There is growing unrest in the Palestinian territories following the landslide victory by the Islamic militant group Hamas in parliamentary elections. Hamas is taking a hard line on international demands to moderate its position.
Gunmen from the defeated Fatah party stormed into the Palestinian parliament building in the West Bank town of Ramallah, firing in the air. They climbed onto the roof and hoisted a picture of the late Palestinian leader Yasser Arafat, who founded Fatah nearly 50 years ago.
Angry Fatah activists took to the streets across the West Bank and Gaza, blaming corrupt officials for the election defeat and demanding their resignation.
And there are signs that the internal Fatah unrest could lead to open warfare with Hamas. In Gaza, armed police briefly stormed the local parliament and demanded that Hamas members who killed their colleagues in recent months be put on trial. In a roadside ambush, Hamas gunmen wounded two policemen aligned with Fatah.
Fatah controls the 58,000 member security forces, and it is reluctant to hand over power to Hamas. That has raised fears of a violent power struggle between Fatah and Hamas.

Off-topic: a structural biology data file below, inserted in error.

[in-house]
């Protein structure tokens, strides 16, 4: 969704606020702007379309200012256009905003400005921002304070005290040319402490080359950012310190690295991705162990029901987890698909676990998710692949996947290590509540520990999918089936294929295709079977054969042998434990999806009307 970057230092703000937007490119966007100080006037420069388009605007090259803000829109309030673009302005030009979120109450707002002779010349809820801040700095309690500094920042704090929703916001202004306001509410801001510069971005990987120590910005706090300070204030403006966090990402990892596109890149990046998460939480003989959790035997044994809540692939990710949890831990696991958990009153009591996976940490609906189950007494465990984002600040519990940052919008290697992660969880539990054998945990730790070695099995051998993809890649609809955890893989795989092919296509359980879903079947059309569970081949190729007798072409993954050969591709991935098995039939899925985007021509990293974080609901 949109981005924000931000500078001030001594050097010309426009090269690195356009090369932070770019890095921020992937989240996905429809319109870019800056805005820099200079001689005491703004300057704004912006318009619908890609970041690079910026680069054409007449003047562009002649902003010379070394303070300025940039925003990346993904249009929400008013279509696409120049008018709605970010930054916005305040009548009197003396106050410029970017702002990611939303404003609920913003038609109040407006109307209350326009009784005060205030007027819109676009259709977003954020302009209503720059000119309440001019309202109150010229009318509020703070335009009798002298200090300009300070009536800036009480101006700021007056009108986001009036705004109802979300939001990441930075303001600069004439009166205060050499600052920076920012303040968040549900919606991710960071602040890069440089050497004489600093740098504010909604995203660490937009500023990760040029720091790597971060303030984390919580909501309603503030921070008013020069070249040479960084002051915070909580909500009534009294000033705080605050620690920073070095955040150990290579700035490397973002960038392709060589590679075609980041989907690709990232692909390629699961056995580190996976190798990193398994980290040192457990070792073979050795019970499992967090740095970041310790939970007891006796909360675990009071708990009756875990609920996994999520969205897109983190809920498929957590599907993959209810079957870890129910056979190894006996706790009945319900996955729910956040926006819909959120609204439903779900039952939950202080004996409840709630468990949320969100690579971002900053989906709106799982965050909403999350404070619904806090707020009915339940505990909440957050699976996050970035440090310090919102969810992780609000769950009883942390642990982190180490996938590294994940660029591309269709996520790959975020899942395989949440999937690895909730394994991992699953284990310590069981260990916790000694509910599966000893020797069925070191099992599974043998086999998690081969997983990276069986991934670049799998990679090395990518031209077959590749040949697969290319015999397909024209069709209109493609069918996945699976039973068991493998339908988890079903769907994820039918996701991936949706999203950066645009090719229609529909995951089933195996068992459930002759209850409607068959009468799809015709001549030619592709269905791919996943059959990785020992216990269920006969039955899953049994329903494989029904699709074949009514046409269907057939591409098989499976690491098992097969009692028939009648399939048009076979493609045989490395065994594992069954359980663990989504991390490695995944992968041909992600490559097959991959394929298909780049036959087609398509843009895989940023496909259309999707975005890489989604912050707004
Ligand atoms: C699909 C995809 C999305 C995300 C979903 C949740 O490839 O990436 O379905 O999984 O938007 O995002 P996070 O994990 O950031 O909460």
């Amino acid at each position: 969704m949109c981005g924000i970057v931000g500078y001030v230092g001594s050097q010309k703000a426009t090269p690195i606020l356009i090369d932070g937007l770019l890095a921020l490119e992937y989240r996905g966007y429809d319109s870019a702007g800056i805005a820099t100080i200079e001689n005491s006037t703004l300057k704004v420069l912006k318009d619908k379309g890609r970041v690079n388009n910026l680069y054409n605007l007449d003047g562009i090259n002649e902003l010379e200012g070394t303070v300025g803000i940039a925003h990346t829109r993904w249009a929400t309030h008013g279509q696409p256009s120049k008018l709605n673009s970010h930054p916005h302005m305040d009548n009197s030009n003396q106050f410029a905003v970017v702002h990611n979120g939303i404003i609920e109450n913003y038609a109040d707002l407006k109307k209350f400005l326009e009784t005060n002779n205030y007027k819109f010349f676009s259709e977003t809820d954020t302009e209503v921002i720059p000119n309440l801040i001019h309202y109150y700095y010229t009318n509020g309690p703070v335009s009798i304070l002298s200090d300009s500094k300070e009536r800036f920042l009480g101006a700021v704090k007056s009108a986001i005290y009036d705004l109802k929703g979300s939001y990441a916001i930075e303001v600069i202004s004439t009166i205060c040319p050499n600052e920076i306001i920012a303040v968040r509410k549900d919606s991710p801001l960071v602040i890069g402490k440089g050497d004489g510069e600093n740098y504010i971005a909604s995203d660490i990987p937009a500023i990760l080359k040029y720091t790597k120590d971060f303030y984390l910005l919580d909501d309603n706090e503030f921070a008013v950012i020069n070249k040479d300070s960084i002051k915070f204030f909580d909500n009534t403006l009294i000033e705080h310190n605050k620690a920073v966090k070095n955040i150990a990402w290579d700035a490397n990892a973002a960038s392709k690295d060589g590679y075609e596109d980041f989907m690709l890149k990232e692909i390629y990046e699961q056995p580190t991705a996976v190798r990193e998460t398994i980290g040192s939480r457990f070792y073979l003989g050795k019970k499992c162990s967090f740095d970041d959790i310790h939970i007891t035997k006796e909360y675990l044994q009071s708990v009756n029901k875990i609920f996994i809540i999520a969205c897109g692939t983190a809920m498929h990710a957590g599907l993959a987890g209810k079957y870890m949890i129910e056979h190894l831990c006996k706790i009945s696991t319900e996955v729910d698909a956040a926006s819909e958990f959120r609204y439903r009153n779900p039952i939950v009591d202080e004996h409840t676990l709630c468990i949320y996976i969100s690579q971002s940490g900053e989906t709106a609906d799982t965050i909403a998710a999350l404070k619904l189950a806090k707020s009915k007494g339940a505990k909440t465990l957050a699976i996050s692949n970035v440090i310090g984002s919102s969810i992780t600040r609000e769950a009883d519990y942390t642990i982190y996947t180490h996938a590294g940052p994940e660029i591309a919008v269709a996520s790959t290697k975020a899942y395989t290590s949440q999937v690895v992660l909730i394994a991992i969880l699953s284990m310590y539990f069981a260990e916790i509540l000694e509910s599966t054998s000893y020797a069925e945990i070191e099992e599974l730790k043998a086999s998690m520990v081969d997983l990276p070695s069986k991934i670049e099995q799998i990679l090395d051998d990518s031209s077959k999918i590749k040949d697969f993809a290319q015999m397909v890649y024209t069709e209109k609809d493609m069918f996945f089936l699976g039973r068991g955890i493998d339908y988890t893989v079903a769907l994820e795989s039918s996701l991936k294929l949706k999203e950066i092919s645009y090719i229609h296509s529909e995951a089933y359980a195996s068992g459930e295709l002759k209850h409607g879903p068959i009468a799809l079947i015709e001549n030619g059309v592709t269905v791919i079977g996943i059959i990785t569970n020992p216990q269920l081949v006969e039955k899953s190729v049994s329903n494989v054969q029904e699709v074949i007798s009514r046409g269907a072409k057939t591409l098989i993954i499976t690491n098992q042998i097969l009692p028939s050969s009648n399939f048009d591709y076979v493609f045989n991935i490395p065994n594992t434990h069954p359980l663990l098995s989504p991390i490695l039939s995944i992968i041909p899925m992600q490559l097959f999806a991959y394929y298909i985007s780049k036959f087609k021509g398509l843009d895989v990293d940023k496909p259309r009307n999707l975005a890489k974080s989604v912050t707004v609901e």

For its part, Hamas wants to merge all armed factions, including its five-thousand fighters, into an army.
Hamas leader Khaled Mashaal told a Damascus news conference that the army would defend the Palestinian people against Israeli aggression. He rejected U.S., European and Israeli demands that Hamas disarm. "As long as we are under occupation," Mashaal said, "resistance is our right." Hamas has carried out dozens of deadly suicide bombings, and Mashaal did not rule out further attacks on Israeli civilians.
Israel's defense minister, Shaul Mofaz, said if that happens, Hamas leaders could be targeted for assassination. "If Hamas will turn to terror," Mofaz warned, "it will find itself under an unprecedented attack from the state of Israel."